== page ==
1. Heat the milk in a small sauce pan on the stove top but don't let it boil. Whisk the egg yolks in a 2-quart bowl, adding the sugar steadily as you whisk and continue beating 2 to 3 minutes until the mixture is pale yellow and thick.
  2. Slowly, dribble in the hot milk--stirring, not beating, because you do not want the sauce to foam. Go slowly so as not to cook the eggs with the heat from the hot milk.
  3. After the milk has been added to the egg mixture completely return the mixture to the saucepan using a rubber scraper to get all of it.
  4. Set the saucepan over moderately low heat, stirring rather slowly with the wooden spoon, and reaching all over the bottom and sides of the pan. The sauce will heat up not simmer and will thicken as it heats. The sauce is done when it coats the wooden spoon with a light creamy layer thick enough to hold when you draw your finger across it.
  5. Remove from the heat at this point and stir in the vanilla, the butter if you are using it, and the bourbon. Let come down to room temperature and then cover and chill. When ready to use give it a good stir. Serve slightly chilled or at room temperature.
  6. Make the meringue:
  7. Center a rack in the oven and heat to 250 degrees. Prepare a 9 inch springform pan by buttering it and dusting with granulated sugar and tapping out the excess. Wrap the bottom of the pan snuggly with several sheets of aluminum foil coming half way up the side and set aside until ready for it.
  8. Whip the egg whites in the bowl of a stand mixer fitted with whisk attachment. Add a pinch of salt and continue beating at medium speed until the start to thicken. Add sugar gradually. Whites will get glossy and start to hold firm peaks. Add vanilla and continue beating until fully incorporated.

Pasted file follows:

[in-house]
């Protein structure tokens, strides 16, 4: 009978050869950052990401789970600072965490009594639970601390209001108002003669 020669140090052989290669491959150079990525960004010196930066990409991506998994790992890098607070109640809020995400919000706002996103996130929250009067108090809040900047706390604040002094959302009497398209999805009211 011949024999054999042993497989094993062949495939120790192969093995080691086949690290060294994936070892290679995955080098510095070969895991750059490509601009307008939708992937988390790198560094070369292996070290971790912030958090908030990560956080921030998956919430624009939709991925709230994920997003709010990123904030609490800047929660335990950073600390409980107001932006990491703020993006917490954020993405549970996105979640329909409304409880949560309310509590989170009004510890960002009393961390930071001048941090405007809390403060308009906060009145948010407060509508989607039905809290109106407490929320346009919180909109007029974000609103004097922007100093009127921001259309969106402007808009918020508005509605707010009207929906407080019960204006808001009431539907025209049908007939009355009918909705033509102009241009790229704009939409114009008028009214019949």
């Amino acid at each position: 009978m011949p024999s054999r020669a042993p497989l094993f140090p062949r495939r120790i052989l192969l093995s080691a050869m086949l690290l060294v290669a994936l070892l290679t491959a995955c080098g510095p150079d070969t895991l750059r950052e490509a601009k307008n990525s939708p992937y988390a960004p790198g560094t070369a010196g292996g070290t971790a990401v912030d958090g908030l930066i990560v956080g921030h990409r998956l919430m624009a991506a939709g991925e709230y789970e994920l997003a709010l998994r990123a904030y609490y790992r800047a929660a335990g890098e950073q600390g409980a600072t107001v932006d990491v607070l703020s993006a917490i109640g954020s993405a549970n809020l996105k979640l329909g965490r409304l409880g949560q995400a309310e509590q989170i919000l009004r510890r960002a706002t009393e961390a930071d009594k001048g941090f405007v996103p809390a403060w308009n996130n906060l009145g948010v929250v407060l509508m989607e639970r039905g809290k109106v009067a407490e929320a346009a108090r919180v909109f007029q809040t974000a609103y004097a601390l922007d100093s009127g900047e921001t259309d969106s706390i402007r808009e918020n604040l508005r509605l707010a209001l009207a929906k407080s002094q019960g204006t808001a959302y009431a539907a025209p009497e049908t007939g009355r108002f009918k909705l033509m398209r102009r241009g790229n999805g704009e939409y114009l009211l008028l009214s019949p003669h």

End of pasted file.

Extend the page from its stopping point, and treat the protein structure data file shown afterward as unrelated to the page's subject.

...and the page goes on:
9. Scrape the meringue into the prepared pan and smooth over with spatula.
  10. Put springform pan into roasting pan and add hot water to reach half way up the side of the pan. Put in the oven and bake for 40 minutes. Top should be firm to the touch. Don't worry if the meringue is ever so slightly browned as I think that adds nice interest to the finished dish.
  11. Remove from the oven and carefully remove meringue pan from roasting pan being careful to let all water drain out. Remove foil so water can drain. Carefully wrap new foil around pan and let cool to room temperature and then chill at least one hour or overnight.
  12. When ready, carefully remove meringue from pan to a cutting board and cut into wedges or squares.
  13. To assemble:
  14. Pour creme anglaise into shallow bowls or plates and top with a slice or meringue. Drizzle caramel sauce, chocolate sauce, praline crumbles, etc. or just add a scoop of chocolate ice cream. Sliced plumbs or nectarines would be inspired as well.

Notes

You can make both the meringue and the creme anglaise a day in advance.

http://www.sisboomblog.com/2013/08/floating-island-ile-flottante/

 

 

About Trevor Kensey

To be truthful, I don't know what “Sis. Boom. [blog!]" means either. The name implies something explosive just happened I suppose I would like it if each post would make made a small 'boom' in your day or at least a fizzle. Even though a recipe is included with every post I have a hard time calling this a "food blog" or even myself a "food blogger".

Previous Post:
Next Post:

  1. How could I miss adding the bourbon?? Especially since I drenched it in caramel and dulce de leche… Baking is the way to go with this dessert. That way it can be made in advance.

  2. Tres belle, Trevor! An artful drizzle if ever there was one. The only possible way this could be improved would be to add just a soupcon of raw poisson, n’est-ce pas?

  3. A perfect dessert, and bourbon never hurt anything. Have a happy holiday weekend.

  4. Yes, a well placed shot of bourbon is never remiss and often required.

    My mother never made me floating islands either. I think we should get dessert therapy to help us cope with this childhood injustice.